1. Strengthen your employee value proposition
The CIPD defines an organisation’s employee value proposition as ‘what an organisation stands for, requires and offers as an employer.’ Often described as a psychological contract between the employer and employee, it is the expectations, beliefs and obligations of the employment relationship. By communicating this internally, the perceived value amongst employees of working for the organisation can be strengthened, fostering pride and purpose. This can then be reflected externally on literature aimed at candidates and on social media channels to capture the culture of the organisation.
With 75 per cent of employers making greater use of technology to recruit and retain according to our UK Reward Management Survey, organically advertising the culture of the business though social media can bolster this awareness and attract the right candidate. 73 per cent of respondents also said that they will analyse the results of exit interviews, so asking questions to identify the strength of the current employer brand can be one way of stress testing the effectiveness of the existing strategy. This can help to more accurately target your messaging around what you want to be known for.
2. Prepare a pipeline of future leaders
Your pipeline of talent is crucial, particularly as recruitment and retention challenges have ebbed and flowed over the ten years that we have been running our UK Reward Management Survey. When considering succession and developing leaders of the future, performance management is key. Business leaders required to drive the organisation forward can be fostered from the beginning of their employee journey.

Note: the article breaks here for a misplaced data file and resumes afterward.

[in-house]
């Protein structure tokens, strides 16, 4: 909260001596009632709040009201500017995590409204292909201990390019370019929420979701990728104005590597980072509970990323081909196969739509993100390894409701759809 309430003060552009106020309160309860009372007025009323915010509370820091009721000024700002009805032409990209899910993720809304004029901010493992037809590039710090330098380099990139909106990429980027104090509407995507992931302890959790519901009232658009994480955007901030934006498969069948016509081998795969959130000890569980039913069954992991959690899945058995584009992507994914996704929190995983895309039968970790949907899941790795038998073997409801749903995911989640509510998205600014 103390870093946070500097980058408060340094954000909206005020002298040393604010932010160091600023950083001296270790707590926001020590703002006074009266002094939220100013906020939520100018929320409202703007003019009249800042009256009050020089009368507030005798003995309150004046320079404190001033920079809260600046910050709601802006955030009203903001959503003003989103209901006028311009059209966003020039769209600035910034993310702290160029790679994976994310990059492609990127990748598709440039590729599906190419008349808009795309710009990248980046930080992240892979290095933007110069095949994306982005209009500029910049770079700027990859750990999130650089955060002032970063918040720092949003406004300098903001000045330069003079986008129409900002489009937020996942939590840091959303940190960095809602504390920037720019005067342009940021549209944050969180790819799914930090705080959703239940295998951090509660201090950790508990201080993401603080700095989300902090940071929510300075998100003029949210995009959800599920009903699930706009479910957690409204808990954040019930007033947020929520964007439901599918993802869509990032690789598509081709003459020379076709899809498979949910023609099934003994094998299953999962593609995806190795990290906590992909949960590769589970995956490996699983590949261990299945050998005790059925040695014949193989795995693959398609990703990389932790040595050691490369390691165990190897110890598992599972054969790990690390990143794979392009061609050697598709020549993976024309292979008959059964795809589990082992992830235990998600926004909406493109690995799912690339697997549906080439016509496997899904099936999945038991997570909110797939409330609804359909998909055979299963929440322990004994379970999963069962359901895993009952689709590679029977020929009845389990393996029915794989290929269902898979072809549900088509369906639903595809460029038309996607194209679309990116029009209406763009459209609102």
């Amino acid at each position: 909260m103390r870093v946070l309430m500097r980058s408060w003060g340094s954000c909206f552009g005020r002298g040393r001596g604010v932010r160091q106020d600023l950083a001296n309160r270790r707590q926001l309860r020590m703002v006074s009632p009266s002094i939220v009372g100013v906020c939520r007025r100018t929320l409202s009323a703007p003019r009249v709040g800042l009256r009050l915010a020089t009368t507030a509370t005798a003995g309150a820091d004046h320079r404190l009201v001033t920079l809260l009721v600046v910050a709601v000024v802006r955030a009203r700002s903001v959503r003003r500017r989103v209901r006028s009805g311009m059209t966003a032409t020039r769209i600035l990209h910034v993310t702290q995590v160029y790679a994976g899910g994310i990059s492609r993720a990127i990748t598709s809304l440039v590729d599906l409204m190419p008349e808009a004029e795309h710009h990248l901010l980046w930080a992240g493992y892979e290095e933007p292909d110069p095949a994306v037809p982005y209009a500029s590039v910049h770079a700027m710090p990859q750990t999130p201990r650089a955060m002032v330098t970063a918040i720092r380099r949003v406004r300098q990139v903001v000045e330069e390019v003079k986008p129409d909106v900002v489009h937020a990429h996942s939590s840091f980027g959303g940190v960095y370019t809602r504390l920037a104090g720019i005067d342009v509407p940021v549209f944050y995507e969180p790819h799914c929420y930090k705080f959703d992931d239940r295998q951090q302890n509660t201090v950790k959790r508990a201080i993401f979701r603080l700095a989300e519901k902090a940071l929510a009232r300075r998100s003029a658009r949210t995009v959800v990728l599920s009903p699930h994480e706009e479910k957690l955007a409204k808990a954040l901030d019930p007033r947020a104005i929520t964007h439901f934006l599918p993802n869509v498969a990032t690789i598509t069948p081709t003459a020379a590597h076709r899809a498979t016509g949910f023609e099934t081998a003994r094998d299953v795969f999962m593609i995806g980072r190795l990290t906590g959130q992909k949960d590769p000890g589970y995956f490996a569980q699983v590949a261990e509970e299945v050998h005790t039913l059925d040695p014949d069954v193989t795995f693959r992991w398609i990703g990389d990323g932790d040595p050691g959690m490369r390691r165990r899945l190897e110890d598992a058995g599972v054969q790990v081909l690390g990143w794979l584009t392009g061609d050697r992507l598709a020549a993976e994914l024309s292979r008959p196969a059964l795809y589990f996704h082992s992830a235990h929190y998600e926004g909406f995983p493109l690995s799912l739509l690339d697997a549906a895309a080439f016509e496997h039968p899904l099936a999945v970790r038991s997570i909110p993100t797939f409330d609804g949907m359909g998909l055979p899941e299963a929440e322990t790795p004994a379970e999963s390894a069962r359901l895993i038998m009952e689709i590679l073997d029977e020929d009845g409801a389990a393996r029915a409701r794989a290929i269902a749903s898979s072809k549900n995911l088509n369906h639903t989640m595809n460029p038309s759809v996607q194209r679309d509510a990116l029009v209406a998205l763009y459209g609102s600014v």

Often employees are promoted based on performance, meaning many reach management level without these distinct skillsets being fully supported up until the point they are needed. Therefore, having leadership training available regardless of seniority, equipping people for future roles, is one way in which leadership can be secured for the future. Investment in skills and talent development for the future is at risk given constrained budgets, but this is critical to safeguarding business agility.
3. Consider a long-term reward framework
How you recruit and attract new candidates can impact the overall reward framework of your organisation. One in eight employers are offering golden handshakes to entice new joiners; with two thirds of adults worried about their finances now, compared to one third during the pandemic, this can prove a valuable tool. However, 67 per cent of respondents to our UK Reward Management Survey said that they will focus on communicating the wider reward package more clearly, highlighting how demonstrating the full investment made by the employer in each employee will be important in times of constrained pay. Many employers are making greater use of Total Reward Statements that outline this in full.
Our UK Reward Management Survey revealed that 71 per cent offered new recruits salaries that conflicted with those paid to existing employees in autumn 2022, an increase from 57 per cent in autumn 2021. This may reflect how those currently moving are looking for greater financial reassurance to make the move from stable roles. 65 per cent have offered up to 10 per cent more than paid to current employees, whilst 32 per cent have offered up to 20 per cent more; this runs the risk of creating pay parity issues within the organisation and de-motivating loyal employees.